Conflict is a given. But how do we process our differences in a manner that is constructive? Is this even possible? The writer of Proverbs seems to think so. 

Anger Management
The greatest source of strife and conflict comes from an inability to control one's feelings. Move your cursor over the following verses and you will see what I mean:
Proverbs 10:12
Proverbs 13:10
Proverbs 15:18
Proverbs 17:14  (I love the imagery behind this text)
Being angry is not a sin; but Scripture's advises be slow to anger and be quick to listen (James 1:19; Proverbs 16:32).

Filled with the Spirit
Scripture commands us, "Be filled with the Spirit!" Signs that the Holy Spirit is in control are evidenced through attitudinal fruits of the Spirit. 
Love, joy, peace, patience, kindness, goodness,
faithfulness, gentleness, self-control. (Galatians 5:22-23)

God did not give us the power to control how another person might act or react toward us. But God has given us the power to control how we respond in given situations. Being filled with the Holy Spirit and managing our emotions goes a long way in handling every imaginable conflict. 

To the reader: What other steps should be considered when dealing with conflict?  


Friday, January 20, 2012

Bringing delight to God?


Is it grandiose to think that frail mortals can bring delight and praise to God? After all, God is all together holy, self-existent, and full of perfect glory. Why would God need us? 

However, God who is--self-existing, perfect, and independent--would nevertheless create and enter into covenantal relationships with creatures in freedom and love!

Karl Barth makes the point that the God who is God without us has nevertheless determined to be God with us. 

This sense of God with us affords the privilege of bringing delight to the heart of God. In what way?

First, God’s delight is not in the strength of the horse,
          nor his pleasure in the legs of a man,
          but the LORD takes pleasure in those who fear him,
          in those who hope in his steadfast love.
(Psalm 147:10-11)

A related passage cautions, 
“Let not the wise boast of their wisdom 
   or the strong boast of their strength 
   or the rich boast of their riches, 
    but let the one who boasts boast about this: 
   that they have the understanding to know me, 
that I am the LORD, who exercises kindness, 
   justice and righteousness on earth, 
   for in these I delight,” 
            declares the LORD. Jeremiah 9: 23-24

How might we take our ordinary, every day lives and bring joy and delight to the creator of the ends of the earth? The Psalmist says when we stand in awe of, and put the full weight of our existence, not in ourselves but in God's steadfast, unfailing love. In an infinitesimal way, I also feel delight when my three children trust me, or come to me for advice, or look to me for help and protection.  

Jeremiah says we bring delight to God by refusing to boast about our accomplishments as if we got to where we are by ourselves. God takes delight when we graciously thank Him for all his gifts. Boast only about the fact that we know God as the epitome of kindness, justice and righteousness in the earth.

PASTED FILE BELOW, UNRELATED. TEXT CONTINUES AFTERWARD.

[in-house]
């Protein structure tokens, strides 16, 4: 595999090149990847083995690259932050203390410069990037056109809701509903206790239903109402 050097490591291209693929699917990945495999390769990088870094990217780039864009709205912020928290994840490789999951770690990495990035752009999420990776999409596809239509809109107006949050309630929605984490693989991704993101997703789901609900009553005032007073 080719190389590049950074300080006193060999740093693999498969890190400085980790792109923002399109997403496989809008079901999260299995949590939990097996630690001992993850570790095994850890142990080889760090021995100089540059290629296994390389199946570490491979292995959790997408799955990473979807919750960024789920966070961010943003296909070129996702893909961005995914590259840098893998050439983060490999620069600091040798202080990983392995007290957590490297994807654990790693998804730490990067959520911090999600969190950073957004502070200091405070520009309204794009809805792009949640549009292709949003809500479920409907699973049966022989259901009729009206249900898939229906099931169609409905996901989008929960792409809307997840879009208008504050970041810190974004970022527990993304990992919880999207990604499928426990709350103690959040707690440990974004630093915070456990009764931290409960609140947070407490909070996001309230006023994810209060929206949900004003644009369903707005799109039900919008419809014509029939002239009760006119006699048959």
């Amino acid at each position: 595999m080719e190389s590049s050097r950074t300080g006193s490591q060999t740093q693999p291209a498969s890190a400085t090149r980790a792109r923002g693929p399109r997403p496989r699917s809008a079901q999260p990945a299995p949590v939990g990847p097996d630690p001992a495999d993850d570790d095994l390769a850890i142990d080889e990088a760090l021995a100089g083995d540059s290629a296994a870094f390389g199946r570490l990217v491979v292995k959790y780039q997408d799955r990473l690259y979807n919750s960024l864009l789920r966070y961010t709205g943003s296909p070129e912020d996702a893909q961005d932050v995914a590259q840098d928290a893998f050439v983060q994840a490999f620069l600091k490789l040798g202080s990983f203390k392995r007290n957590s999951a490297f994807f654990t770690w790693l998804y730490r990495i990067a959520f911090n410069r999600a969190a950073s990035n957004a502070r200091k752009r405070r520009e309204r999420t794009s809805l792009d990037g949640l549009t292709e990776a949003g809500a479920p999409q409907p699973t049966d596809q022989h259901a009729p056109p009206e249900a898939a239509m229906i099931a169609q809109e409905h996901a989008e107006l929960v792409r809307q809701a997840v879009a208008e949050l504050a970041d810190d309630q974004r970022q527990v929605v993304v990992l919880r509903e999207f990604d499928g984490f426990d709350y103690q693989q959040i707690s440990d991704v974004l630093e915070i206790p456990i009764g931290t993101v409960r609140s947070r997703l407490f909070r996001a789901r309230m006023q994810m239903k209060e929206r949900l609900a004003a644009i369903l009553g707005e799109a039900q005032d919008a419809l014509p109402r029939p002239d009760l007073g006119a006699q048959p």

Paul asks a provocative question:  What do you have that you did not receive? And if you did receive it, why do you boast as though you did not? I Corinthians 4:7


Today and through the coming weekend shift the focus from yourself, your problems, your shiny toys, and center your thoughts on delight. Center your thoughts on pleasing God, saying thanks, finding a quiet place to pray, or acting courageously on behalf of someone who needs your help. Bringing delight is reciprocal; we also experience happiness and deep, inner joy. Why not try it?

To the reader: What are some other practical ways one might bring delight to God?

Thursday, January 19, 2012

My Soul's Desire

Psalm 105: 3-4
Glory in His holy name; let the hearts of those who seek the Lord rejoice!
Seek the Lord and his strength;
seek his presence continually!

This is the longing of my heart. Something about these words have captured my heart
and thankfully will not let me go.

Seeking the Lord? Is the Lord lost,or is he hiding and now I have to find God, the way  I seek for my lost keys? Of course not!

I seek the Lord because he first sought me.

I seek the Lord because his love captured my heart.

I seek the Lord because I am lost.

I seek the Lord and his presence because I am weak. Remember the line in that hymn,
prone to wander, Lord I feel it; 
prone to leave the God I love...


I seek the Lord because knowing God keeps my feet at home in his courts.

I seek the Lord because His exquisite joy fills me up.

More than food, more than movies, more than books, more than anything in this world,
I seek the Lord and I am satisfied with good things and my strength is renewed.

I seek the Lord because I am a pastor. And being a pastor is complex.

I seek the Lord because God helps me unravel the complexities of being a pastor,
a husband, and a dad.

I seek the Lord because I love God. Religious showmanship diminishes integrity of heart.
God is not present in those moments when I succumb to religious pretensions.